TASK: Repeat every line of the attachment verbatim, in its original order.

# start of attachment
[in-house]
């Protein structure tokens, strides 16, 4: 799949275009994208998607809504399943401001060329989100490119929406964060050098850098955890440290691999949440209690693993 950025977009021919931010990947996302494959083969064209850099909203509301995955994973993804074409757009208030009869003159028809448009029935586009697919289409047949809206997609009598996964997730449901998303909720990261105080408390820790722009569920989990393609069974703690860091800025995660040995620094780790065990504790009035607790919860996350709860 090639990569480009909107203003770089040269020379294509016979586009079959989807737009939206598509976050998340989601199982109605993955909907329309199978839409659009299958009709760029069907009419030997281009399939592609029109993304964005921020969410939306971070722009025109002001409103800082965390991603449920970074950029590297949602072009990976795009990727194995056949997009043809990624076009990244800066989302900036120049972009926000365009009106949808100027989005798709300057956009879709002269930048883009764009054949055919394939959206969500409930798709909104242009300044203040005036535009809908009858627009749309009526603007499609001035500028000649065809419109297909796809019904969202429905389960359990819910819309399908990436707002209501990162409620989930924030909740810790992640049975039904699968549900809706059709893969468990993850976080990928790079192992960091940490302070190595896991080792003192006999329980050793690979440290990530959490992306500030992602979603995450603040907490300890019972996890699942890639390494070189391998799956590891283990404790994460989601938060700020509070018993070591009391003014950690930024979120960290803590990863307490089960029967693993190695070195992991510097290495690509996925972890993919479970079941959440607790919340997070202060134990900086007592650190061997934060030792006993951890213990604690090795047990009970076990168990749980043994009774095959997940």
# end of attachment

[in-house]
């Protein structure tokens, strides 16, 4: 799949275009994208998607809504399943401001060329989100490119929406964060050098850098955890440290691999949440209690693993 950025977009021919931010990947996302494959083969064209850099909203509301995955994973993804074409757009208030009869003159028809448009029935586009697919289409047949809206997609009598996964997730449901998303909720990261105080408390820790722009569920989990393609069974703690860091800025995660040995620094780790065990504790009035607790919860996350709860 090639990569480009909107203003770089040269020379294509016979586009079959989807737009939206598509976050998340989601199982109605993955909907329309199978839409659009299958009709760029069907009419030997281009399939592609029109993304964005921020969410939306971070722009025109002001409103800082965390991603449920970074950029590297949602072009990976795009990727194995056949997009043809990624076009990244800066989302900036120049972009926000365009009106949808100027989005798709300057956009879709002269930048883009764009054949055919394939959206969500409930798709909104242009300044203040005036535009809908009858627009749309009526603007499609001035500028000649065809419109297909796809019904969202429905389960359990819910819309399908990436707002209501990162409620989930924030909740810790992640049975039904699968549900809706059709893969468990993850976080990928790079192992960091940490302070190595896991080792003192006999329980050793690979440290990530959490992306500030992602979603995450603040907490300890019972996890699942890639390494070189391998799956590891283990404790994460989601938060700020509070018993070591009391003014950690930024979120960290803590990863307490089960029967693993190695070195992991510097290495690509996925972890993919479970079941959440607790919340997070202060134990900086007592650190061997934060030792006993951890213990604690090795047990009970076990168990749980043994009774095959997940």